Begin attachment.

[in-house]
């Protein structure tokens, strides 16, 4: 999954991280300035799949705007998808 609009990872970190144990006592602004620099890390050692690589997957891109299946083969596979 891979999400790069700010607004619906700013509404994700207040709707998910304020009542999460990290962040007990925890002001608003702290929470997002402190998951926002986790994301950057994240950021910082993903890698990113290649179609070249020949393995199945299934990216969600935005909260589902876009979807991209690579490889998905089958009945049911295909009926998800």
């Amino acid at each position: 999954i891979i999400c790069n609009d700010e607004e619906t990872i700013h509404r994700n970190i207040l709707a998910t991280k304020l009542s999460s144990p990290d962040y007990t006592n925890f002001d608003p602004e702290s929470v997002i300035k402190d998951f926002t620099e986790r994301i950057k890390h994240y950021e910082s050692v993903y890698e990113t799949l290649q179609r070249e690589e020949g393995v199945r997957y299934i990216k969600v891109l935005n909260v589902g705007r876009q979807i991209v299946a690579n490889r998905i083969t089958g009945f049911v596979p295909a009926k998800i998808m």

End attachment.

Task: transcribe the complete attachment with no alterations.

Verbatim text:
[in-house]
């Protein structure tokens, strides 16, 4: 999954991280300035799949705007998808 609009990872970190144990006592602004620099890390050692690589997957891109299946083969596979 891979999400790069700010607004619906700013509404994700207040709707998910304020009542999460990290962040007990925890002001608003702290929470997002402190998951926002986790994301950057994240950021910082993903890698990113290649179609070249020949393995199945299934990216969600935005909260589902876009979807991209690579490889998905089958009945049911295909009926998800």
């Amino acid at each position: 999954i891979i999400c790069n609009d700010e607004e619906t990872i700013h509404r994700n970190i207040l709707a998910t991280k304020l009542s999460s144990p990290d962040y007990t006592n925890f002001d608003p602004e702290s929470v997002i300035k402190d998951f926002t620099e986790r994301i950057k890390h994240y950021e910082s050692v993903y890698e990113t799949l290649q179609r070249e690589e020949g393995v199945r997957y299934i990216k969600v891109l935005n909260v589902g705007r876009q979807i991209v299946a690579n490889r998905i083969t089958g009945f049911v596979p295909a009926k998800i998808m």